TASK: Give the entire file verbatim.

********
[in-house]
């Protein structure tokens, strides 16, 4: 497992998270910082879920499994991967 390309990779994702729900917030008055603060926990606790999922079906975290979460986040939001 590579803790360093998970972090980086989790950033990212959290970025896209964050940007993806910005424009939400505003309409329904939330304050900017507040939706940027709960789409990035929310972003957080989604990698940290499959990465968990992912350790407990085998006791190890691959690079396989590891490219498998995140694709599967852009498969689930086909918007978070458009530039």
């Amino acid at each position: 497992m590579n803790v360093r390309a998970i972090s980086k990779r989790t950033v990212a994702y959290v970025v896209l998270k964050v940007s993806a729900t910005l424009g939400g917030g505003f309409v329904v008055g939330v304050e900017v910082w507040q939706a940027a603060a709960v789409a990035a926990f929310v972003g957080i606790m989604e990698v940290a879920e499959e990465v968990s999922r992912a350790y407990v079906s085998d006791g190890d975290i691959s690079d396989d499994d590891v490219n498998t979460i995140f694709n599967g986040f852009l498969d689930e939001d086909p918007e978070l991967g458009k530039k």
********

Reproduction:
[in-house]
């Protein structure tokens, strides 16, 4: 497992998270910082879920499994991967 390309990779994702729900917030008055603060926990606790999922079906975290979460986040939001 590579803790360093998970972090980086989790950033990212959290970025896209964050940007993806910005424009939400505003309409329904939330304050900017507040939706940027709960789409990035929310972003957080989604990698940290499959990465968990992912350790407990085998006791190890691959690079396989590891490219498998995140694709599967852009498969689930086909918007978070458009530039």
């Amino acid at each position: 497992m590579n803790v360093r390309a998970i972090s980086k990779r989790t950033v990212a994702y959290v970025v896209l998270k964050v940007s993806a729900t910005l424009g939400g917030g505003f309409v329904v008055g939330v304050e900017v910082w507040q939706a940027a603060a709960v789409a990035a926990f929310v972003g957080i606790m989604e990698v940290a879920e499959e990465v968990s999922r992912a350790y407990v079906s085998d006791g190890d975290i691959s690079d396989d499994d590891v490219n498998t979460i995140f694709n599967g986040f852009l498969d689930e939001d086909p918007e978070l991967g458009k530039k």